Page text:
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Unable to delete Graphite - docker keeps recreating the image and container

I installed Graphite [graphiteapp/graphite-statsd] but I can’t delete it at all. It keep recreating itself when I delete it.

Steps carried out:

docker stop graphite
docker rm graphite
$ docker rmi 740025f5293b
Untagged: graphiteapp/graphite-statsd:latest
Untagged: graphiteapp/graphite-statsd@sha256:0e64da97269857ad32367f1c18f85f4fc9d3243e18b71e6c07522fa7d0f6e739
Deleted: sha256:740025f5293be15b2ae1487313c4e2f217e25d3666bce12b89cfa29b00e4ca88
Deleted: sha256:c7472ef4d262e8ef642ebff27170c32b630dcaf21436db7c4296e73c07e6e1a7
Deleted: sha256:4245935fec8b063c9bd21c7158038f26342fe34d7b0d7e82d3af6c215b135aaa
Deleted: sha256:d258f926924ab608c8bfc9eaca510d5143e0b2a63d979f93e7488c558349d818
Deleted: sha256:a1330ef983b861f754707683d16b05fe1635f5ea556debaa7a45d59af469855f

20 seconds later it comes back
$ docker ps
15832b6ce7fa graphiteapp/graphite-statsd “/entrypoint” 12 seconds ago Up 10 seconds>80/tcp, :::80->80/tcp,>2003-2004/tcp, :::2003-2004->2003-2004/tcp, 2013-2014/tcp, 8080/tcp,>2023-2024/tcp, :::2023-2024->2023-2024/tcp,>8126/tcp, :::8126->8126/tcp, 8125/tcp,>8125/udp, :::8125->8125/udp graphite

I have also tried deleting via Portainer but it keeps recreating. I want this app gone.

How did you create it? Docker itself would not recreate containers. Docker swarm could. I am not sure about Portainer, but Portainer supports Docker swarm. Based on your output I don’t think it is Docker swarm.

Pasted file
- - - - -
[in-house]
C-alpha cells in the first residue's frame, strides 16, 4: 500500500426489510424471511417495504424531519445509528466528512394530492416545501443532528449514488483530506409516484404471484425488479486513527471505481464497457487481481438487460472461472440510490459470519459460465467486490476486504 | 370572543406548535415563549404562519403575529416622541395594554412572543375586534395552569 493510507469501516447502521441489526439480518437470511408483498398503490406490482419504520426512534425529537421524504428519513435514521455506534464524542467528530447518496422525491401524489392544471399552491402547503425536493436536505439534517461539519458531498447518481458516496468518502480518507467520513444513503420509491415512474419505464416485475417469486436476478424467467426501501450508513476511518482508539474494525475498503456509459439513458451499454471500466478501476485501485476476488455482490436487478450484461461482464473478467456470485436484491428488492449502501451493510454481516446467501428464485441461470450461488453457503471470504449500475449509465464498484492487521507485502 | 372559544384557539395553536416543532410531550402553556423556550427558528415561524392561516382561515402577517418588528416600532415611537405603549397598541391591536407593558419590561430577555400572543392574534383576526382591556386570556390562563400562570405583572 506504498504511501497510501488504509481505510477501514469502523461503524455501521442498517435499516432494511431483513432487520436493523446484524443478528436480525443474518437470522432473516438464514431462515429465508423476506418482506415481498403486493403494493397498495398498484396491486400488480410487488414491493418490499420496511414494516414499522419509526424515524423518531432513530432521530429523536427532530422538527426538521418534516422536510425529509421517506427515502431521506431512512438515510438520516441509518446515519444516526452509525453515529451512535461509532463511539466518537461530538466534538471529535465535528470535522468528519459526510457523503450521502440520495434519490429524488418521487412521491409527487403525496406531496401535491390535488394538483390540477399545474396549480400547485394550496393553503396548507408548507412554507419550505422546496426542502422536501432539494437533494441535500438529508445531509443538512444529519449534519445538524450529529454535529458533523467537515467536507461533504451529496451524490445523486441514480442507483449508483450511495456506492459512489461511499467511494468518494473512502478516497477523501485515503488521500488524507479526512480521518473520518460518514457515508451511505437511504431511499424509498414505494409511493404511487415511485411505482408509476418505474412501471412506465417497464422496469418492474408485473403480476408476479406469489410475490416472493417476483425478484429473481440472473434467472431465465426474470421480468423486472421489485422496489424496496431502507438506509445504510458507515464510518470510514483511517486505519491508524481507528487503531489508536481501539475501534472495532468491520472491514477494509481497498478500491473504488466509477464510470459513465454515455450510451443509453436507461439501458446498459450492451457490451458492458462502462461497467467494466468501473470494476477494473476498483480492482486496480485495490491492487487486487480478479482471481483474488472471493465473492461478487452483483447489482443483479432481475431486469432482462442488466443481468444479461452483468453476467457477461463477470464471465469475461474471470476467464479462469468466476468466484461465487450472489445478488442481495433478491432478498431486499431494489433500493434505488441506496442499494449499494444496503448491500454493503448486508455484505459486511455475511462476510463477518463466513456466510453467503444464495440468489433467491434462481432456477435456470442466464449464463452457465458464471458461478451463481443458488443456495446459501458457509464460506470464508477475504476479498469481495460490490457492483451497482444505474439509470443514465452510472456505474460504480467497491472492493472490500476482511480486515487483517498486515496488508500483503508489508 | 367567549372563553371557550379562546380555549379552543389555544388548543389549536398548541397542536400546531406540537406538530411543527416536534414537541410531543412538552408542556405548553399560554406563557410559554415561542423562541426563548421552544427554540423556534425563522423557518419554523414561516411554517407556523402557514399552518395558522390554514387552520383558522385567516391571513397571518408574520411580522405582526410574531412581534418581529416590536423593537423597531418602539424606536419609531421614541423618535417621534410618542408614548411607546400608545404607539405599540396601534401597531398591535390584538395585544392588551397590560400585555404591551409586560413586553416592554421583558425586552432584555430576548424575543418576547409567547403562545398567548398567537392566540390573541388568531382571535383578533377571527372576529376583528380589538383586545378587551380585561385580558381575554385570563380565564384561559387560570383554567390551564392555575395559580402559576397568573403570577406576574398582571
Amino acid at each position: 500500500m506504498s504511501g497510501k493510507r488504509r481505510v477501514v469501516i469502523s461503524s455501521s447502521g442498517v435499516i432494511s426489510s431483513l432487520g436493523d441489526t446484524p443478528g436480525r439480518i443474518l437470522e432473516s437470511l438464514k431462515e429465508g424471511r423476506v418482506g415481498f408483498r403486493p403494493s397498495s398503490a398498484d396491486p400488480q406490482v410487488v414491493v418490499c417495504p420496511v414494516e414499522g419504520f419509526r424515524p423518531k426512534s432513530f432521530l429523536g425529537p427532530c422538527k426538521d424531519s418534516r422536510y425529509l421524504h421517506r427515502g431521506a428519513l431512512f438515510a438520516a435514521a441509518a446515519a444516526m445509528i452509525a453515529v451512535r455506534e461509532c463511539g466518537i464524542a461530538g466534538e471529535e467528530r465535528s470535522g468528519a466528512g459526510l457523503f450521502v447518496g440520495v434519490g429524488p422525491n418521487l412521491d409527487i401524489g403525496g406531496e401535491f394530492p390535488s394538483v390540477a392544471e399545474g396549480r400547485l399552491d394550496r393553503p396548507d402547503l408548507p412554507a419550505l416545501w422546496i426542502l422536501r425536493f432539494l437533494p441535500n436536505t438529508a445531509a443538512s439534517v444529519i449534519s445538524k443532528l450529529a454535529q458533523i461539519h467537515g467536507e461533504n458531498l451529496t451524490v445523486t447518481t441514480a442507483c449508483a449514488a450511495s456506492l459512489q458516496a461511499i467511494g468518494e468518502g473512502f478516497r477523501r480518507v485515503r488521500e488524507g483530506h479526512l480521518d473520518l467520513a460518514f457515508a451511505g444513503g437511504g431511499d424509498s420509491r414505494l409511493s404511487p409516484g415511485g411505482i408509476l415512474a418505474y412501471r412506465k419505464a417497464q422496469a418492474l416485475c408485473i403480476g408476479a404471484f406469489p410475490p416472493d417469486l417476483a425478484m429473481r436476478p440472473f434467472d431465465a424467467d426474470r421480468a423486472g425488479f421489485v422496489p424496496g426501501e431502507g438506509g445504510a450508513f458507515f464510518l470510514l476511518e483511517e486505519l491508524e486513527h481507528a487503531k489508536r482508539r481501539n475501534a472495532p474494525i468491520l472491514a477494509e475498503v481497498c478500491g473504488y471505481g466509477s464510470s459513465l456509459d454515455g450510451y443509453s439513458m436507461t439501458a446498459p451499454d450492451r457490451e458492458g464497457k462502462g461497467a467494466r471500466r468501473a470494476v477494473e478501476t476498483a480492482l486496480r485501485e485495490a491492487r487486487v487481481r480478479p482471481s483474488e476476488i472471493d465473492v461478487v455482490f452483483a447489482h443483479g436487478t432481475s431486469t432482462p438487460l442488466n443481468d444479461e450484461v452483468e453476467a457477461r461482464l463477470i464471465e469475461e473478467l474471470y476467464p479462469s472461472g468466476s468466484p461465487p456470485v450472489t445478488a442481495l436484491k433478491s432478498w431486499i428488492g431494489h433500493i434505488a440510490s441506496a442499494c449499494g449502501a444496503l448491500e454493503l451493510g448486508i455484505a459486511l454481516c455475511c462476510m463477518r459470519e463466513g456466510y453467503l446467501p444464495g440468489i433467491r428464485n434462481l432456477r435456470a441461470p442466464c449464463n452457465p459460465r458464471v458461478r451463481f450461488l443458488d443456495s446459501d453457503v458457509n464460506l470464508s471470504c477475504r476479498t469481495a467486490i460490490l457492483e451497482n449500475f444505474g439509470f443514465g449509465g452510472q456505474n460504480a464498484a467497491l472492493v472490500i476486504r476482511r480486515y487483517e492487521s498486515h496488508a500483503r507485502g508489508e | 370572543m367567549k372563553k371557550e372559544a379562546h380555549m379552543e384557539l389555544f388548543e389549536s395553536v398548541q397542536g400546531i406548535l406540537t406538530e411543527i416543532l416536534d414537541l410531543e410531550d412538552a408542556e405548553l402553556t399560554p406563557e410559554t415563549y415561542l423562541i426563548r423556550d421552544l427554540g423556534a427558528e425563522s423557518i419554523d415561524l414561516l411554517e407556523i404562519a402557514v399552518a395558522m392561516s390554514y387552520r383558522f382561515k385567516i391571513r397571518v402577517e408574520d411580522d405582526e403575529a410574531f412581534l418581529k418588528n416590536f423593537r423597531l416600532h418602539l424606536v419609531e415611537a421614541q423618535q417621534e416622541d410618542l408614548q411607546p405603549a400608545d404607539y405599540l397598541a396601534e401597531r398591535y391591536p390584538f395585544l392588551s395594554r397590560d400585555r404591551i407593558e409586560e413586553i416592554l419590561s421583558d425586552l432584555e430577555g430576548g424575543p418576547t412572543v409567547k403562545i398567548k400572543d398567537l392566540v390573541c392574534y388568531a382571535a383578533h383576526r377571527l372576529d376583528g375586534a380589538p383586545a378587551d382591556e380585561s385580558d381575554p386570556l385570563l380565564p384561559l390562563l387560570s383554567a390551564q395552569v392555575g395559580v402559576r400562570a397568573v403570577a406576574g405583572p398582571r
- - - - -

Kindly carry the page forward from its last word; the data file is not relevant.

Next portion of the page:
I am very new to Docker.

I don’t remember installing a Docker Swarm. When I run a swarm command I get an output: This host is not part of a swarm

Based on the run command in the instruction this should defuse the restart policy, stop the container and remove it:

docker container update --restart=no graphite
docker container stop graphite
docker container rm graphite

I do remember the same effect can be seen with docker-compose deployments that use restart: always. But with docker-compose a simple docker-compose down would have removed everything without issues.

Are you sure the container was not created using docker-compose?!

I just tested docker run -d --name x --restart=always ... and a stop + rm deleted the container: I could not see the behavior you observe. The container is deleted and does not restart. I couldn’t remember this behavior with containers created using docker run - I retested it, and i still can’t reproduce the behavior you are seeing. In theory It shouldn’t matter which image is used - the behavior should be identical regardless which image is used.

I tried with Docker Compose and could not reproduce the error. I can’t imagine why docker compose would recreate a container after deleting it. It doesn’t have a continuously running service to create something after we removed it completely.

Just a though: what if the container terminates with an error code, which triggers a rescheduling of a new container? Maybee this is the reason why my docker run --restart=always.... didn’t reproduce the problem, but the original image does? (I haven’t tested the image from the OP)

I do remember the situation where deleting containers started by compose couldn’t be removed because they have been immediatly rescheduled. Been there, failed with docker rm and then use docker-compose down to get rid of the containers. Seems like I should have analysed it back then.